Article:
So what should I put in my SDIRA?

or:

Why our Condo Mortgages are excellent SDIRA investments:

There are dozens of Third Party Administrators (TPA’s) out there attempting to get you to establish your Self-Directed IRA (SDIRA) so that you can manage your own retirement funds for a higher rate of return. The big brokerage houses and mutual fund companies also advertise Self-Directed IRA’s although their definition of self direction may be much more restricted than the TPA’s specializing in SDIRA’s. A lot of brokerage company TPA’s seem to think that Self-Directed means you should get to pick between any mutual fund they represent.

The key advantage (as the TPA ads will point out) of a SDIRA is that you can invest in assets other than stocks. Gold, and other precious metals, notes, liens and, of course, real estate are all legitimate investment types.

Certain transactions are still prohibited (you cannot put the house your kid lives in into the SDIRA) and certain investment types are not allowed (art, collectables, insurance) but none of that is really the point of this post– There are 3 million websites that will give you advice about how to manage your SDIRA so that you stay out of the clutches of the IRS who polices such things.  What the internet seems short on is advice as to what to actually invest in in your SDIRA.

Part of the reason for this is that the TPA’s don’t want to help here. They are prohibited from giving investment advice or recommending particular investments.

Another part is the assumption that those who are SELF DIRECTING their IRA are doing so because they have expertise themSELF and therefore don’t need advice.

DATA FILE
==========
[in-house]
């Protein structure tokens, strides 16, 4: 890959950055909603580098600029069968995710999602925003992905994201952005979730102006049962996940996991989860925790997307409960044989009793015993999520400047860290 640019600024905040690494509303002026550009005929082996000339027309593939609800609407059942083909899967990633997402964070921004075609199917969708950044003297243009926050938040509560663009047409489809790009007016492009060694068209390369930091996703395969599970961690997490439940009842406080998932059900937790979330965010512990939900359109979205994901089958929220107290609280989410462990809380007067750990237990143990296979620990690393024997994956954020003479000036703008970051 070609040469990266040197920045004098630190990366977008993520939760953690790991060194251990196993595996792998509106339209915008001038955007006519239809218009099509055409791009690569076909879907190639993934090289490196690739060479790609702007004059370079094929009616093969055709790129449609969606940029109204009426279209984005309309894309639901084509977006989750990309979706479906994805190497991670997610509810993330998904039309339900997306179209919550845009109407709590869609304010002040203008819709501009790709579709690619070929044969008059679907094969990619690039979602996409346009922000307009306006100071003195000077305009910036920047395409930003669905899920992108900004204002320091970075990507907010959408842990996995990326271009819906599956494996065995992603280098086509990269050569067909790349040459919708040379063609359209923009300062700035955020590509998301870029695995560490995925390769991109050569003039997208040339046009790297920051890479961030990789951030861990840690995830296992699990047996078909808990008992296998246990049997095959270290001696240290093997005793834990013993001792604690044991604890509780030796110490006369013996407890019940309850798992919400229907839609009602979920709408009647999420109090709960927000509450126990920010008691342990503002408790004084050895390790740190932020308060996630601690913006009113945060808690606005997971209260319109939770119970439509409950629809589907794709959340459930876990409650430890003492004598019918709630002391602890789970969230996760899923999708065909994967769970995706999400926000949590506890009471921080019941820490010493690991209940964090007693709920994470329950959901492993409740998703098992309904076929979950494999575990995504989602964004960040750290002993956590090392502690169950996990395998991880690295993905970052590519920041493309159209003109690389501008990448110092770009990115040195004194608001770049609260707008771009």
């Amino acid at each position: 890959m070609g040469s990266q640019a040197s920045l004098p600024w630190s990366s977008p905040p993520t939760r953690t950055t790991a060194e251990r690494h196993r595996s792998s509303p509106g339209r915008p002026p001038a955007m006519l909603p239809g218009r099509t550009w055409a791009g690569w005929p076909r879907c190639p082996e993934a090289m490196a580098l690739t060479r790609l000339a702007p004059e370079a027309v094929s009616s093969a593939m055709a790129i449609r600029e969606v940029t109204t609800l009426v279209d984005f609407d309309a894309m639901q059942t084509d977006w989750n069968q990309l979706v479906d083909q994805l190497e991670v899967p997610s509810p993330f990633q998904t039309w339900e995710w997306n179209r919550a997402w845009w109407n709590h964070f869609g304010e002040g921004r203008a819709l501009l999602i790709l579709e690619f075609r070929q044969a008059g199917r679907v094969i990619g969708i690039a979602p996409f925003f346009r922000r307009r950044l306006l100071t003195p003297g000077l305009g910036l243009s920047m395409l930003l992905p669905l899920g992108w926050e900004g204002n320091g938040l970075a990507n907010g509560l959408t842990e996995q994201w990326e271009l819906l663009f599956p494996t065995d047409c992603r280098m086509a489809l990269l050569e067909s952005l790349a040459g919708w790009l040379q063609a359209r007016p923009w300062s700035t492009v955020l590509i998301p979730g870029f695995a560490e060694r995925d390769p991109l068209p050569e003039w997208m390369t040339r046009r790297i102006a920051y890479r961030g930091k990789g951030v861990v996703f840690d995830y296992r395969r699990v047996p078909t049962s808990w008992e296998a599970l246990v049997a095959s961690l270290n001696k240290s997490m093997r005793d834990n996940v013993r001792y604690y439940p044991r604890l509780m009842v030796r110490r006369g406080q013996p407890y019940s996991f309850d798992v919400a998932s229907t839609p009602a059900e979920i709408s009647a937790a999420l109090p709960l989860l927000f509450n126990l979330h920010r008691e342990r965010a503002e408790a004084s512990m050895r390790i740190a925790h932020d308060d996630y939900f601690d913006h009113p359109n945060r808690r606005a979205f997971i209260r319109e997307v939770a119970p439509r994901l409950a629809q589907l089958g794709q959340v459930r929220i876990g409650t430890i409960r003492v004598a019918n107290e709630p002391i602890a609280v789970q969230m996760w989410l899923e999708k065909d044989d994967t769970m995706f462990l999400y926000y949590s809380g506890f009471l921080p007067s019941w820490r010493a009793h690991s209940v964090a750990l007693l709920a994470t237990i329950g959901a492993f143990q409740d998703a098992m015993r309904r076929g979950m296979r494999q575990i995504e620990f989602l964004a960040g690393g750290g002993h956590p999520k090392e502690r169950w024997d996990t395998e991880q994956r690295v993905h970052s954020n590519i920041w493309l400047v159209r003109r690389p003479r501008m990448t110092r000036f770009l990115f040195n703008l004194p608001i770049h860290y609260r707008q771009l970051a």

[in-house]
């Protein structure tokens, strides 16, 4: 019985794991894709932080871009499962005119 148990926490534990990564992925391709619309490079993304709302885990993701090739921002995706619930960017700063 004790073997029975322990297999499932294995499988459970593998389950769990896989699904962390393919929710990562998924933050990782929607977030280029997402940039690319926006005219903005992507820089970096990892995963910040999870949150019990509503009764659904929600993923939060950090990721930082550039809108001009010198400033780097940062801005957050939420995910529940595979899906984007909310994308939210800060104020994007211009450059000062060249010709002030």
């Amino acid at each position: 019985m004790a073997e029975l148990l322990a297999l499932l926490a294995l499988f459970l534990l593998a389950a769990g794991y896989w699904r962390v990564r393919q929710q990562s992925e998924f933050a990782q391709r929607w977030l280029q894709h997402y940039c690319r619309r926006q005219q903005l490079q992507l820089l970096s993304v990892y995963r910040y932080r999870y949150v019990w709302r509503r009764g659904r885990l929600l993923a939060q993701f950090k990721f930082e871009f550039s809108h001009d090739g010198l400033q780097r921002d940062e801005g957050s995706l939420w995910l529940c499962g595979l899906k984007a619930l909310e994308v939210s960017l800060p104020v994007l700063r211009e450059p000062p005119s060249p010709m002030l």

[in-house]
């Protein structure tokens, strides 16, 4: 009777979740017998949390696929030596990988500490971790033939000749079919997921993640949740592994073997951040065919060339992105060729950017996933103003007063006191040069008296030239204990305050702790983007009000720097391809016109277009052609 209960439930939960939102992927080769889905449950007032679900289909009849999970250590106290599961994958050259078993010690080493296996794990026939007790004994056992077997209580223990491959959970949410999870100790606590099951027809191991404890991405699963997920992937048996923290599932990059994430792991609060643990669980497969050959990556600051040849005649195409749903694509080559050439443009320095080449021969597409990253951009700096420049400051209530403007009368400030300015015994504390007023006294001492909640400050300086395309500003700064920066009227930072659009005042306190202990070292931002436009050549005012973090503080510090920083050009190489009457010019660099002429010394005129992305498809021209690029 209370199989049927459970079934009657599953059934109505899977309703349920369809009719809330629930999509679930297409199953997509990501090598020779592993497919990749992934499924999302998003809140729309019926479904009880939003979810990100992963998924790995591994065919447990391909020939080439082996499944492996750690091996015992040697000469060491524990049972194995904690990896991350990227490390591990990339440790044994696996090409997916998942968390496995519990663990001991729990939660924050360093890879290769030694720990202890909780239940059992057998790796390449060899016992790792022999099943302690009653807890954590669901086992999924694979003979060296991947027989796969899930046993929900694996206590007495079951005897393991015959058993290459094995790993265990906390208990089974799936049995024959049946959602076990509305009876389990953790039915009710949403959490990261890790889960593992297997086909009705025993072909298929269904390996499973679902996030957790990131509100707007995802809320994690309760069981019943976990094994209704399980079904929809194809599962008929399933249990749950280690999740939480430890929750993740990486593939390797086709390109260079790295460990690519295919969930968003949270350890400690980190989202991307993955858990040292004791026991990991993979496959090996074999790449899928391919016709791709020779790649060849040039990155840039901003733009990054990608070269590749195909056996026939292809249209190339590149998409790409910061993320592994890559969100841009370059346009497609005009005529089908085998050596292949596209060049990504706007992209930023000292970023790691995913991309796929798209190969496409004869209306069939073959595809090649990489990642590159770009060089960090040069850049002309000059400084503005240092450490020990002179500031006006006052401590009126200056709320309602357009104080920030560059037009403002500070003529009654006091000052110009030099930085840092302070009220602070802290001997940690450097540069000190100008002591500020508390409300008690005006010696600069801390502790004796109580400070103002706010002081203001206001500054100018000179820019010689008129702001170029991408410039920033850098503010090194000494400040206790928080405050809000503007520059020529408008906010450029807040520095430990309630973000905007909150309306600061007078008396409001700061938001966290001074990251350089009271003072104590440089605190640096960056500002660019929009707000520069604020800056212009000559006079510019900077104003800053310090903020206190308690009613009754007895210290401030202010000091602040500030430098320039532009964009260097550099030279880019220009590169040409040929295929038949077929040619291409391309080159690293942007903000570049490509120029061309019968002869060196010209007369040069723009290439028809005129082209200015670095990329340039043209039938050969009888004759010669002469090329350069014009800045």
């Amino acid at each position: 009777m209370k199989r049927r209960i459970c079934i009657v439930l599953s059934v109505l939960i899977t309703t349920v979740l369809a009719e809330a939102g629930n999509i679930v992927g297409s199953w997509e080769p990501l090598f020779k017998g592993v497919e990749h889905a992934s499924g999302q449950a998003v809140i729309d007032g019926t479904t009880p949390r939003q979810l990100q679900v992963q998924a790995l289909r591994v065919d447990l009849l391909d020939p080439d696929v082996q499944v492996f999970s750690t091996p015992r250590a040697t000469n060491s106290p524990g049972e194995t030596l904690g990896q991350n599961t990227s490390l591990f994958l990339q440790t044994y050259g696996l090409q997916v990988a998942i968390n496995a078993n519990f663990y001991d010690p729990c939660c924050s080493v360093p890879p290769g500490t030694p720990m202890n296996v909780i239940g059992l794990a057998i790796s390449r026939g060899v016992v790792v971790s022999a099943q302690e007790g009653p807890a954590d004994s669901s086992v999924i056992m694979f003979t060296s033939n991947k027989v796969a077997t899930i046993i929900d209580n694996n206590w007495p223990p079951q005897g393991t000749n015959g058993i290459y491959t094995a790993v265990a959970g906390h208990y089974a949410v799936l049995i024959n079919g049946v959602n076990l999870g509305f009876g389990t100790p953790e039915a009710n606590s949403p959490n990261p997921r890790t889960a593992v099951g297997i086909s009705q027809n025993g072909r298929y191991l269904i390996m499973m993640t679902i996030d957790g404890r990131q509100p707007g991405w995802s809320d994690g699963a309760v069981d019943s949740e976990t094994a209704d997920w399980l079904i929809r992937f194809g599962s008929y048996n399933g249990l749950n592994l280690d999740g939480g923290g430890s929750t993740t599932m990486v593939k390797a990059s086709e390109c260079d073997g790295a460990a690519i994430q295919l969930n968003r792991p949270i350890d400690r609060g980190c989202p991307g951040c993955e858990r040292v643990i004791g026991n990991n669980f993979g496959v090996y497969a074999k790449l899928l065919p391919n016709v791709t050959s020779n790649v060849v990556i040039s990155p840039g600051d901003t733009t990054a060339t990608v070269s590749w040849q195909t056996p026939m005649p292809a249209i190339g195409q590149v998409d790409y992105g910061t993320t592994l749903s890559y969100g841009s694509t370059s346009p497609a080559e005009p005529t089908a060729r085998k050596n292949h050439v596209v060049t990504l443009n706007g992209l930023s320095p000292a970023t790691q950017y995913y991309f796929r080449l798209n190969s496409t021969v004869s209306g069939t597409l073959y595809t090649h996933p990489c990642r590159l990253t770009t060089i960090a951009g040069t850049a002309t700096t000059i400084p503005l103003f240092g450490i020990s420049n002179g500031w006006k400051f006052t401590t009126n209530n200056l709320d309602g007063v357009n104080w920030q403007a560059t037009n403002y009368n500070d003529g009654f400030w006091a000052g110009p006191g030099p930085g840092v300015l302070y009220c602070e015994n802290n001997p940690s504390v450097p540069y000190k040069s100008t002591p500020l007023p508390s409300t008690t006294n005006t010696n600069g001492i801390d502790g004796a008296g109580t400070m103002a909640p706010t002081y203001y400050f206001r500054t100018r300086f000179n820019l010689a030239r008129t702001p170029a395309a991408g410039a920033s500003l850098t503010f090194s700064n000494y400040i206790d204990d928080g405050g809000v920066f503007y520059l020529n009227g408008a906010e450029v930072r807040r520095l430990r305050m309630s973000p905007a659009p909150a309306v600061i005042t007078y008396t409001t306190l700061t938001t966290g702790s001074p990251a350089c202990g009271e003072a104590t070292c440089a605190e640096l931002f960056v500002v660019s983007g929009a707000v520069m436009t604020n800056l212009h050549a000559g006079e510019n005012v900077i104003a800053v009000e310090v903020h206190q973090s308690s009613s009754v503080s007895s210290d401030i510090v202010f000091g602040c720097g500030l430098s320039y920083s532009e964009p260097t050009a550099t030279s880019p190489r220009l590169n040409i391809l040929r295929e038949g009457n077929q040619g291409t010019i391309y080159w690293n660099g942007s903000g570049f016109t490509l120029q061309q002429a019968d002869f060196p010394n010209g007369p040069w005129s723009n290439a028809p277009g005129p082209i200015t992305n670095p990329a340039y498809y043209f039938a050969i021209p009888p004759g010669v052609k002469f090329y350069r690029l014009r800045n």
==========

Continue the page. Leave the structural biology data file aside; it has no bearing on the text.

Often beginners think that the ultimate SDIRA strategy is something called a “Fix and Flip”. But this is is a strategy with lots of potential pitfalls– the beneficiary of the SDIRA is allowed to perform only “ministerial duties” and cannot “actively manage a business” inside the IRA– so, for example, they cannot paint the house themselves (think of this as an IRS prejudice against Blue Collar workers– White Collar tasks are permitted Blue Collar tasks are not) or trade more than 3 or 4 houses a year. To do so risks “blowing up” the IRA— a major undesirable outcome.

The IRS may “disallow the entity” for such prohibited transactions. This means that the entire balance in the IRA becomes taxable income immediately– often with early withdrawal penalties as well– even though only a relatively minor portion of the IRS funds were involved in the prohibited transaction.

By contrast lending money is a well established SDIRA activity and all the actions surrounding it are, by definition, “ministerial”. There is even some suggestion in the literature that activities that would have been prohibited (Selling a lot of units) are allowed if they arise out of notes that went bad (not that we think that our notes will go bad– Illustration point only).

So our Condo mortgages are an Excellent SDIRA investment and we have worked with several TPA’s to make this investment go smoothly for SDIRA account holders who chose to invest.

Of course, there is the larger issue of whether the Condo Mortgages work for you in your portfolio but that’s not a set of questions we can address here without some idea of what the rest of your portfolio looks like or what your investment goals are– Feel free to contact us via e-mail or phone to discuss or even to post comments below.

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